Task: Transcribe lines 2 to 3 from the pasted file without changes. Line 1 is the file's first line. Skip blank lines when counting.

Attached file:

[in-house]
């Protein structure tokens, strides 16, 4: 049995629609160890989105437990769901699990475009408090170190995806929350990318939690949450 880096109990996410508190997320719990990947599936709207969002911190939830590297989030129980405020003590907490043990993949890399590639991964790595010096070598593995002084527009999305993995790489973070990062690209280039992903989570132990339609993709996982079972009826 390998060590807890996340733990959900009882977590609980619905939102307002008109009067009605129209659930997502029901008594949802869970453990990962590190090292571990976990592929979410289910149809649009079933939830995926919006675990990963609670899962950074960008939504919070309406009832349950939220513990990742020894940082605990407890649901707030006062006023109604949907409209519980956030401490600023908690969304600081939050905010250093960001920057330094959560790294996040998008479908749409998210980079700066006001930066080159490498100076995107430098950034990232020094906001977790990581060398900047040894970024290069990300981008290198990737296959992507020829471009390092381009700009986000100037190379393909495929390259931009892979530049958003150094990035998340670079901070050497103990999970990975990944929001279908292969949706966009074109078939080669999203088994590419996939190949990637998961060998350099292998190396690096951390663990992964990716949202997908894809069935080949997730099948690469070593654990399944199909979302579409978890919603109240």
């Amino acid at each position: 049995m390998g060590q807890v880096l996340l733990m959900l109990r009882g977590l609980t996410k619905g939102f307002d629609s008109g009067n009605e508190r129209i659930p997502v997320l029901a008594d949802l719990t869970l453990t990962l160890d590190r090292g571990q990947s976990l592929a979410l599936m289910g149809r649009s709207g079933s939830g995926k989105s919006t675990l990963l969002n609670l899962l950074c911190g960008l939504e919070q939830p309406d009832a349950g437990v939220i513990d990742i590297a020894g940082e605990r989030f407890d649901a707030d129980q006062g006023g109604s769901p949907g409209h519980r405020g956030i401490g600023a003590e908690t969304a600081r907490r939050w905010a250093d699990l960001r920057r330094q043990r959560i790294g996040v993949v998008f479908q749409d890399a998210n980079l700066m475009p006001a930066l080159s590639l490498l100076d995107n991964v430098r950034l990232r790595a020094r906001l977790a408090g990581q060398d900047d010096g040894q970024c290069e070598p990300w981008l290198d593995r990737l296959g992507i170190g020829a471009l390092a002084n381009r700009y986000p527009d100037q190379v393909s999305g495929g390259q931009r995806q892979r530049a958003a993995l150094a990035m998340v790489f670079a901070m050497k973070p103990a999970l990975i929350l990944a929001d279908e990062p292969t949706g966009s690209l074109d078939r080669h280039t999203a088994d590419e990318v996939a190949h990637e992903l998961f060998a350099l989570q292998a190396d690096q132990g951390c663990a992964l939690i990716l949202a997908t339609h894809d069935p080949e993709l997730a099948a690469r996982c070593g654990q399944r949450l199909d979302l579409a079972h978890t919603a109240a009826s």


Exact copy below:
């Protein structure tokens, strides 16, 4: 049995629609160890989105437990769901699990475009408090170190995806929350990318939690949450 880096109990996410508190997320719990990947599936709207969002911190939830590297989030129980405020003590907490043990993949890399590639991964790595010096070598593995002084527009999305993995790489973070990062690209280039992903989570132990339609993709996982079972009826 390998060590807890996340733990959900009882977590609980619905939102307002008109009067009605129209659930997502029901008594949802869970453990990962590190090292571990976990592929979410289910149809649009079933939830995926919006675990990963609670899962950074960008939504919070309406009832349950939220513990990742020894940082605990407890649901707030006062006023109604949907409209519980956030401490600023908690969304600081939050905010250093960001920057330094959560790294996040998008479908749409998210980079700066006001930066080159490498100076995107430098950034990232020094906001977790990581060398900047040894970024290069990300981008290198990737296959992507020829471009390092381009700009986000100037190379393909495929390259931009892979530049958003150094990035998340670079901070050497103990999970990975990944929001279908292969949706966009074109078939080669999203088994590419996939190949990637998961060998350099292998190396690096951390663990992964990716949202997908894809069935080949997730099948690469070593654990399944199909979302579409978890919603109240």
């Amino acid at each position: 049995m390998g060590q807890v880096l996340l733990m959900l109990r009882g977590l609980t996410k619905g939102f307002d629609s008109g009067n009605e508190r129209i659930p997502v997320l029901a008594d949802l719990t869970l453990t990962l160890d590190r090292g571990q990947s976990l592929a979410l599936m289910g149809r649009s709207g079933s939830g995926k989105s919006t675990l990963l969002n609670l899962l950074c911190g960008l939504e919070q939830p309406d009832a349950g437990v939220i513990d990742i590297a020894g940082e605990r989030f407890d649901a707030d129980q006062g006023g109604s769901p949907g409209h519980r405020g956030i401490g600023a003590e908690t969304a600081r907490r939050w905010a250093d699990l960001r920057r330094q043990r959560i790294g996040v993949v998008f479908q749409d890399a998210n980079l700066m475009p006001a930066l080159s590639l490498l100076d995107n991964v430098r950034l990232r790595a020094r906001l977790a408090g990581q060398d900047d010096g040894q970024c290069e070598p990300w981008l290198d593995r990737l296959g992507i170190g020829a471009l390092a002084n381009r700009y986000p527009d100037q190379v393909s999305g495929g390259q931009r995806q892979r530049a958003a993995l150094a990035m998340v790489f670079a901070m050497k973070p103990a999970l990975i929350l990944a929001d279908e990062p292969t949706g966009s690209l074109d078939r080669h280039t999203a088994d590419e990318v996939a190949h990637e992903l998961f060998a350099l989570q292998a190396d690096q132990g951390c663990a992964l939690i990716l949202a997908t339609h894809d069935p080949e993709l997730a099948a690469r996982c070593g654990q399944r949450l199909d979302l579409a079972h978890t919603a109240a009826s």